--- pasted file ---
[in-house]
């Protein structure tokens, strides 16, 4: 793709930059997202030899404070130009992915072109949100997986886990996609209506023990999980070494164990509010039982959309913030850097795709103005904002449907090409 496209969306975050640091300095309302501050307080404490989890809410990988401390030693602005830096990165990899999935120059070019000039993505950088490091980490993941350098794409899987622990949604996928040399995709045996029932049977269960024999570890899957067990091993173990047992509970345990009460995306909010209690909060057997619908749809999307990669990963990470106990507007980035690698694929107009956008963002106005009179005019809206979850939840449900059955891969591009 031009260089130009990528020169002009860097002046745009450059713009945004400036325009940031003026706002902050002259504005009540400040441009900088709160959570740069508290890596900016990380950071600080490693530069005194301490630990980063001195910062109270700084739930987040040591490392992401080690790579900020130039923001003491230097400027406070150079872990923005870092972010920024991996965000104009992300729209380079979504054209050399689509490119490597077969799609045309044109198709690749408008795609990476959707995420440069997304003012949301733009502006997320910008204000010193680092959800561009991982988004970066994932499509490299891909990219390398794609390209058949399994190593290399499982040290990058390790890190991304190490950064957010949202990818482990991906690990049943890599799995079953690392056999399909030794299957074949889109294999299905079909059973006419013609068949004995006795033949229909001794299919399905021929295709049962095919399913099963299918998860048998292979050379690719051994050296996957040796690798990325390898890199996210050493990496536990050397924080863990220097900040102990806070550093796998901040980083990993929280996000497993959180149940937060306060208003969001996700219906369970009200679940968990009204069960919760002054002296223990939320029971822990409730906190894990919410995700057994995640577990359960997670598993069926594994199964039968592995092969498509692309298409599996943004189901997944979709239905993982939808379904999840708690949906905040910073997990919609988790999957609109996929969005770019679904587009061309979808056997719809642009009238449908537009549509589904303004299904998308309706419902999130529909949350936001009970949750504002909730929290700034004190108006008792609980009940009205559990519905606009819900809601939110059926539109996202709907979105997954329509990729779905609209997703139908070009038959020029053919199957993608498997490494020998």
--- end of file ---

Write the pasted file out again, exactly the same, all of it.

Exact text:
[in-house]
């Protein structure tokens, strides 16, 4: 793709930059997202030899404070130009992915072109949100997986886990996609209506023990999980070494164990509010039982959309913030850097795709103005904002449907090409 496209969306975050640091300095309302501050307080404490989890809410990988401390030693602005830096990165990899999935120059070019000039993505950088490091980490993941350098794409899987622990949604996928040399995709045996029932049977269960024999570890899957067990091993173990047992509970345990009460995306909010209690909060057997619908749809999307990669990963990470106990507007980035690698694929107009956008963002106005009179005019809206979850939840449900059955891969591009 031009260089130009990528020169002009860097002046745009450059713009945004400036325009940031003026706002902050002259504005009540400040441009900088709160959570740069508290890596900016990380950071600080490693530069005194301490630990980063001195910062109270700084739930987040040591490392992401080690790579900020130039923001003491230097400027406070150079872990923005870092972010920024991996965000104009992300729209380079979504054209050399689509490119490597077969799609045309044109198709690749408008795609990476959707995420440069997304003012949301733009502006997320910008204000010193680092959800561009991982988004970066994932499509490299891909990219390398794609390209058949399994190593290399499982040290990058390790890190991304190490950064957010949202990818482990991906690990049943890599799995079953690392056999399909030794299957074949889109294999299905079909059973006419013609068949004995006795033949229909001794299919399905021929295709049962095919399913099963299918998860048998292979050379690719051994050296996957040796690798990325390898890199996210050493990496536990050397924080863990220097900040102990806070550093796998901040980083990993929280996000497993959180149940937060306060208003969001996700219906369970009200679940968990009204069960919760002054002296223990939320029971822990409730906190894990919410995700057994995640577990359960997670598993069926594994199964039968592995092969498509692309298409599996943004189901997944979709239905993982939808379904999840708690949906905040910073997990919609988790999957609109996929969005770019679904587009061309979808056997719809642009009238449908537009549509589904303004299904998308309706419902999130529909949350936001009970949750504002909730929290700034004190108006008792609980009940009205559990519905606009819900809601939110059926539109996202709907979105997954329509990729779905609209997703139908070009038959020029053919199957993608498997490494020998």